Mathematics Grade 8Preview/Review Concepts W1 - Lesson 3Example 377 5 5 88 17 5 8 135 83 48Example 41110 21 3 5343 45710 21 42135 7 1 235 21 172 When you simplify the expression before youstart multiplying the result will always be inlowest terms.Practice Questions1.3 3 54 . Developed by Alberta Distance Learning Centre

Preview/Review Concepts W1 - Lesson 32.5 2 6 33.3 35 5 84.121 2 25Mathematics Grade 8Developed by Alberta Distance Learning Centre .5

Mathematics Grade 8Preview/Review Concepts W1 - Lesson 3Part 2: Dividing FractionsWhen you divide 12 by 3, you are determining how many groups of 4 are in 12. When 12is divided into groups of 4, the result is 3. Dividing fractions uses a similar method.You can divide fractions using a number line.Let’s use 5 groups of11 20 as an example. When dividing 5 by, you must determine how many441are in 5.41414140There are 20 groups ofThus, 5 1414141141414214141414141431414414141451in 5.41 20 .4When dividing fractions numerically, remember these steps:Step 1: Convert any mixed numbers into improper fractions.Step 2: Multiply the first term by the reciprocal of the second term. The reciprocal is the“flip” of the fraction or number.Step 3: Multiply the numerators.Step 4: Multiply the denominators.Step 5: If an improper fraction results, change it into a mixed number.6 . Developed by Alberta Distance Learning Centre

Mathematics Grade 8Preview/Review Concepts W1 - Lesson 3Example 133 1 2 44 23 1 4 23 8The reciprocal of 2 is12Example 212 212 5 51 26 12 5 121Multiply by the reciprocalof the second term6 51 1 30 Example 33 13 5 7 57 13 5 7 115 71 27Developed by Alberta Distance Learning Centre .7

Mathematics Grade 8Preview/Review Concepts W1 - Lesson 3Example 44318 27 2 3 787818 8 7 27 2188 727 32 87 316 21 Practice Questions2 31.8 2.5 4 128 . Developed by Alberta Distance Learning Centre

Preview/Review Concepts W1 - Lesson 33.2 1 7 54.232 1 54Mathematics Grade 8Developed by Alberta Distance Learning Centre .9

Mathematics Grade 8Preview/Review Concepts W1 - Lesson 3Part 3: Applying Order of OperationsWhen calculating the answer to an expression with many mathematical operations youmust follow the order of operations. Use the acronym BEDMAS to help you.Complete theseoperations,divisions ormultiplicationin order from left to onadditionsubtractionComplete these operations,addition or subtractionin order from left to right.Example 133 1 4Evaluate the following expression 4 5 5Answer:Step 1: Since there are no brackets present, evaluate the exponent.33 1 4 4 5 5 314 4 125 510 . Developed by Alberta Distance Learning Centre

Preview/Review Concepts W1 - Lesson 3Mathematics Grade 8Step 2: Complete the division.314 4 125 531 5 4 125 45131 4 25 125 4 31 4 100Step 3: Complete the addition.31 4 100751 100 10076 10019 25 Developed by Alberta Distance Learning Centre .11

Mathematics Grade 8Preview/Review Concepts W1 - Lesson 3Example 2 5 1 2 1 Evaluate the following expression 1 . 7 2 3 4 Answer:Step 1: Solve the operations in the first set of brackets. 5 1 2 1 1 7 2 3 4 5 2 2 1 1 7 1 3 4 10 2 1 1 7 3 4 Step 2: Solve the operations in the second set of brackets. 10 2 1 1 7 3 4 10 5 1 7 3 4 10 20 3 7 12 12 10 23 7 12 Step 3: Solve the operations in the second set of brackets. 10 23 7 12 5 10 23 7 126 5 23 7 6115 4231 24212 . Developed by Alberta Distance Learning Centre

Preview/Review Concepts W1 - Lesson 3Mathematics Grade 8Practice Questions1.1 1 1 2 7 22. 2 5 10 3 6 9 2Developed by Alberta Distance Learning Centre .13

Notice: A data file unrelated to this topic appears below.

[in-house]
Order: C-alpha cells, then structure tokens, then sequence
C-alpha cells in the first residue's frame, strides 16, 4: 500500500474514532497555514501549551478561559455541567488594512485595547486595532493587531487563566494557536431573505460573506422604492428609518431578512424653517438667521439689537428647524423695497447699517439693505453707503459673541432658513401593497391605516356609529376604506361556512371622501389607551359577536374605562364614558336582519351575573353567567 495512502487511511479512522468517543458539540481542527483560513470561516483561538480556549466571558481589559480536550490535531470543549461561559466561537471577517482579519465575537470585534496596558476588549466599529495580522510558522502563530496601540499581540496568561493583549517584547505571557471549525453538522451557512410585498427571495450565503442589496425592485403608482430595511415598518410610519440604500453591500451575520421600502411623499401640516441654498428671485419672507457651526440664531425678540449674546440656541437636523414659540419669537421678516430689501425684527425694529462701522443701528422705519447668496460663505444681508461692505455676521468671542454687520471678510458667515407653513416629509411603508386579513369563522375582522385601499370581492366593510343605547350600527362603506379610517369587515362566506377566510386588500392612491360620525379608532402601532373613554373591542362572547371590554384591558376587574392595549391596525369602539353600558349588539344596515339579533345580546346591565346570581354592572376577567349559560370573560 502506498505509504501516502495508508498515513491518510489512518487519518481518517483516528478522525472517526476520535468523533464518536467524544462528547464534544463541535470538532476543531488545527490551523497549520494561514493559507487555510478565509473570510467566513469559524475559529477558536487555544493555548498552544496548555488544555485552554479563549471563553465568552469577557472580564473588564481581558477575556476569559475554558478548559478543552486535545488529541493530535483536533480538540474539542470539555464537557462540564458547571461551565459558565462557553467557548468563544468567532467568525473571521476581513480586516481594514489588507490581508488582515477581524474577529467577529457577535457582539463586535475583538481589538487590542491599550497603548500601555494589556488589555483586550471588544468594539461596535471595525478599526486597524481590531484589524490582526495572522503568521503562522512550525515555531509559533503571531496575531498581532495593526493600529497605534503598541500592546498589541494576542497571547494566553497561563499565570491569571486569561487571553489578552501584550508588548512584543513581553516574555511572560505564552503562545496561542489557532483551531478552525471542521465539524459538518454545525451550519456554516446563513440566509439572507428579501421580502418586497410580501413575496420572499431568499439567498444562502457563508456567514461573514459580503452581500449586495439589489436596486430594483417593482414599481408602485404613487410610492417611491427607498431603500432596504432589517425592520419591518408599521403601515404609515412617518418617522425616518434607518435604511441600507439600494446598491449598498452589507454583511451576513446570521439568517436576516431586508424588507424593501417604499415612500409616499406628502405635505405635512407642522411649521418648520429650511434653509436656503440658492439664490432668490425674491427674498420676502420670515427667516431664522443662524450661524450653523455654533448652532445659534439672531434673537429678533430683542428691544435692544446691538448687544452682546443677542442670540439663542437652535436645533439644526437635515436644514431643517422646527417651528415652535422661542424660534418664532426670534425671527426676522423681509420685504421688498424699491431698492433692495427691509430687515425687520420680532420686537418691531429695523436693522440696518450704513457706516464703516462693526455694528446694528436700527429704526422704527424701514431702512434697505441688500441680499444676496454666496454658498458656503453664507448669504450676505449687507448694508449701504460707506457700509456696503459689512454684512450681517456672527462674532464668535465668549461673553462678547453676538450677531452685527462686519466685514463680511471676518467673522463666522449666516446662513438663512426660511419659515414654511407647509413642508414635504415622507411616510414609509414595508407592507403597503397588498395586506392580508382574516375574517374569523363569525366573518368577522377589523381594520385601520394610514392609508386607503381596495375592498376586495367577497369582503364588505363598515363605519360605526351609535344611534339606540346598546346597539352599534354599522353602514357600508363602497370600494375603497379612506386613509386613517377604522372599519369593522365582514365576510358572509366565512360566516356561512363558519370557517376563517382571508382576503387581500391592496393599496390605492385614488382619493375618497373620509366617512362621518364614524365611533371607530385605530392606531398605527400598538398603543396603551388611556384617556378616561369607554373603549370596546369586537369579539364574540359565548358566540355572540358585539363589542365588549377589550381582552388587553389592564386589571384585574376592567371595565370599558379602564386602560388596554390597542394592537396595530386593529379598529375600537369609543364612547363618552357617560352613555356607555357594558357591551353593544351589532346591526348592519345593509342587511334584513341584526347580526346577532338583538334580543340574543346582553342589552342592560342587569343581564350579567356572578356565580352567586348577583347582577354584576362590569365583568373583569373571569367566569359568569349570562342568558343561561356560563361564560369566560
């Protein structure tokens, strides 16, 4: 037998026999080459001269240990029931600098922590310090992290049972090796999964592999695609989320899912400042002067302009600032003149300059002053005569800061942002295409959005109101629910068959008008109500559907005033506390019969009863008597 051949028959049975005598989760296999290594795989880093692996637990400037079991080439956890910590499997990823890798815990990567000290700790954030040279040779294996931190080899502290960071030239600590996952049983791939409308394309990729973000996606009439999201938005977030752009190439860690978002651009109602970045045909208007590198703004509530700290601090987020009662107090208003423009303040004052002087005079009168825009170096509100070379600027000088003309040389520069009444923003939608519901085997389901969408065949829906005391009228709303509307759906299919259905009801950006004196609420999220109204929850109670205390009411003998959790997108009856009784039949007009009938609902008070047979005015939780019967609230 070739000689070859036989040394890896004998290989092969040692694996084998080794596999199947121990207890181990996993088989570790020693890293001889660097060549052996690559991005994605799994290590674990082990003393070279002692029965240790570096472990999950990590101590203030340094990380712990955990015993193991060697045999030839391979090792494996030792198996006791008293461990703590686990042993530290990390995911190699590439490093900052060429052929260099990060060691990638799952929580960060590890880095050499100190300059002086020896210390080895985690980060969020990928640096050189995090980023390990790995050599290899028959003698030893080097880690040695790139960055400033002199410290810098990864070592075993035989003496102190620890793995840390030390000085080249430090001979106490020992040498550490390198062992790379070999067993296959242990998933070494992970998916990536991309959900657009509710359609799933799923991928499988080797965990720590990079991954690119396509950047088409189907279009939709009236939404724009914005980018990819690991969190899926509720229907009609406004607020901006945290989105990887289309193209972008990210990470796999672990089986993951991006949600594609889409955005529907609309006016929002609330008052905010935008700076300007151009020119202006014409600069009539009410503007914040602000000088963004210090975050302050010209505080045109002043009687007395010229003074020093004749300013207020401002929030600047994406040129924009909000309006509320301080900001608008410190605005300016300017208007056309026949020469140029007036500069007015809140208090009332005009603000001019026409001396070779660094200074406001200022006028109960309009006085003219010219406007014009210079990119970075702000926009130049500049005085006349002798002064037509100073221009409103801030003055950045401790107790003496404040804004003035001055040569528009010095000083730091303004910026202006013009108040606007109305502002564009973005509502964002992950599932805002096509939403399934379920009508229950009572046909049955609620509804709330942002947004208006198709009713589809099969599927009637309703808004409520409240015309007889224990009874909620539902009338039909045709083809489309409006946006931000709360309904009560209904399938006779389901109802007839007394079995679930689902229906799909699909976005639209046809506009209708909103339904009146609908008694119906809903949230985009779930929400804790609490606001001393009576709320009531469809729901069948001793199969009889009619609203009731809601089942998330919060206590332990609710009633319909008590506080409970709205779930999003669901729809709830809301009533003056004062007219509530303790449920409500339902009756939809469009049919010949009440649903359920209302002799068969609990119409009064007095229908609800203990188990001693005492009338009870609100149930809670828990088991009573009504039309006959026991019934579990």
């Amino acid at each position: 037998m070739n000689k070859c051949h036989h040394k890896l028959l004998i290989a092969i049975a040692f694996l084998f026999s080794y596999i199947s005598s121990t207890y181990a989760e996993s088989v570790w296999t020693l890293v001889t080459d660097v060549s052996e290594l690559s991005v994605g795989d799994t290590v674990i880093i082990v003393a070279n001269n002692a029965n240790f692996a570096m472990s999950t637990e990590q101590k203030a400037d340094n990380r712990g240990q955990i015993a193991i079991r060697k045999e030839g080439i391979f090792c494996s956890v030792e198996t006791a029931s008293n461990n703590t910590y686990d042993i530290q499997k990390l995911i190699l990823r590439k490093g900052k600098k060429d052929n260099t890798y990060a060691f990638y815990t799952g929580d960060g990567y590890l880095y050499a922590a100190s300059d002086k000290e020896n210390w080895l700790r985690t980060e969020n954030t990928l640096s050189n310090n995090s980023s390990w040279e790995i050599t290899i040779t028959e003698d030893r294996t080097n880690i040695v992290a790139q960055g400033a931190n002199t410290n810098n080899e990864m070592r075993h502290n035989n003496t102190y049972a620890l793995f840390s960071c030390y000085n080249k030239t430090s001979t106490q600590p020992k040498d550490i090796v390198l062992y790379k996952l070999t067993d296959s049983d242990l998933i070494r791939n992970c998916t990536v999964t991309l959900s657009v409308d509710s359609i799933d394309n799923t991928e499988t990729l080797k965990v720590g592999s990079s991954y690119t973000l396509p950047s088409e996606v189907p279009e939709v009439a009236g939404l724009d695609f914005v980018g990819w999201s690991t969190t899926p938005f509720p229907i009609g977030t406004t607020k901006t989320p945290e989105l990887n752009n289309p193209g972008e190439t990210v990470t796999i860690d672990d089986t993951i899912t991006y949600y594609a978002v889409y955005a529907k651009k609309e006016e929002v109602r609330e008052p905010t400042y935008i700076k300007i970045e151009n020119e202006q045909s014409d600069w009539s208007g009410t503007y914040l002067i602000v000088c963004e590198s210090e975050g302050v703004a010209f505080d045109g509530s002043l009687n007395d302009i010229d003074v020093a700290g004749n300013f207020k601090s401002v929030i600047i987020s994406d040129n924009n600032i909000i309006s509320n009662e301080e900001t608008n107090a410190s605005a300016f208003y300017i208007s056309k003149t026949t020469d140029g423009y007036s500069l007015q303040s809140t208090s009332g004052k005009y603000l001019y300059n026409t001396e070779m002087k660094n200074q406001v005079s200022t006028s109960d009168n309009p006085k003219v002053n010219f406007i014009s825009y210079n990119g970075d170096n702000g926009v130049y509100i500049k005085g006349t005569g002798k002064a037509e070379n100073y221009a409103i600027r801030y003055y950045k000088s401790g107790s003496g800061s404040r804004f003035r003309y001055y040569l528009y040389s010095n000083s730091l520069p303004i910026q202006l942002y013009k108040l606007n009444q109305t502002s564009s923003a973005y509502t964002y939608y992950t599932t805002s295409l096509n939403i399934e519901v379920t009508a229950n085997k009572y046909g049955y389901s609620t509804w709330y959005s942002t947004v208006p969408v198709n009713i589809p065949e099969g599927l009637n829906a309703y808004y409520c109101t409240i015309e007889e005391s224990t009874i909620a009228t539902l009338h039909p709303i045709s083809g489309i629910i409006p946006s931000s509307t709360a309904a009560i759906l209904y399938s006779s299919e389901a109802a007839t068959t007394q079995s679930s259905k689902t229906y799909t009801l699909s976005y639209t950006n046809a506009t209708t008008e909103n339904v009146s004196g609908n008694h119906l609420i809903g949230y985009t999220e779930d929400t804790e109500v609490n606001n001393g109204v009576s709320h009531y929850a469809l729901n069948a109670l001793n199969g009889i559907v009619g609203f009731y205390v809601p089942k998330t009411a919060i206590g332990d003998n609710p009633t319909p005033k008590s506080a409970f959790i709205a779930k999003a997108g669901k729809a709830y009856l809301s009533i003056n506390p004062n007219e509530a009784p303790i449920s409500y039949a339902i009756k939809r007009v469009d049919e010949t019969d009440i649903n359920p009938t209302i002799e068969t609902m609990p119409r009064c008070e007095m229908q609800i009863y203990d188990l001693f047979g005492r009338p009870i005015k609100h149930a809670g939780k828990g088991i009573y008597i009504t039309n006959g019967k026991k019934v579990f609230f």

Mathematics Grade 83.Preview/Review Concepts W1 - Lesson 33 2 1 2 8 3 6 514 . Developed by Alberta Distance Learning Centre

Preview/Review Concepts W1 - Lesson 3Mathematics Grade 8Lesson 3: Assignment1.5 1 6 32.9 1 10 63.44 2 74.4 32 5 85.721 2 856.73 3 124Developed by Alberta Distance Learning Centre .15

Mathematics Grade 87.3 1 5 48.5 2 6 39.8 1Preview/Review Concepts W1 - Lesson 31 410.2 13 5 511.35 2 812.1101 3 11216 . Developed by Alberta Distance Learning Centre

Mathematics Grade 8Preview/Review Concepts W1 - Lesson 31 413.2 14.6 3 1315.9 3 11Solve the following problems involving fractions. All the answers must be in lowest terms,include the units, and written in complete sentences.16.1An elastic band will stretch to be 4 8 times its original size. If the elastic back is102cm long, to what length will it stretch?3Developed by Alberta Distance Learning Centre .17

Mathematics Grade 817.Preview/Review Concepts W1 - Lesson 3Captain Dianne is in her canoe and notices it has 20container that holds 31L of water in it. She has a21L of water. How many scoops of water will must she3make to bail all the water out of her canoe?18.8How many complete pieces of ropemetres long can be cut from a roll of rope that9is 36 metres long?18 . Developed by Alberta Distance Learning Centre

Preview/Review Concepts W1 - Lesson 319.Mathematics Grade 8Corbin and Sheila are in the widget-selling business together. Since Shelia investedmore money into the business than Corbin did, she is entitled to3of the profits.5For every widget they sell, they earn 18.50 in profit. How much will Corbin get foreach widget that is sold? Express the answer as a fraction and in dollars.20.1 3 1 2 4 8 Developed by Alberta Distance Learning Centre .19

Mathematics Grade 8Preview/Review Concepts W1 - Lesson 3321.2 1 3 2 22.211 5 320 . Developed by Alberta Distance Learning Centre

Preview/Review Concepts W1 - Lesson 323.Mathematics Grade 82 9 3 3 2 3 10 5 7Developed by Alberta Distance Learning Centre .21

Mathematics Grade 824.Preview/Review Concepts W1 - Lesson 33 8 3 5 3 5 9 4 6 22 . Developed by Alberta Distance Learning Centre

Part 2: Dividing Fractions When you divide 12 by 3, you are determining how many groups of 4 are in 12. When 12 is divided into groups of 4, the result is 3. Dividing fractions uses a similar method. You can divide fractions using a number line. Let’s use 1 5 20 4 as an example. When dividing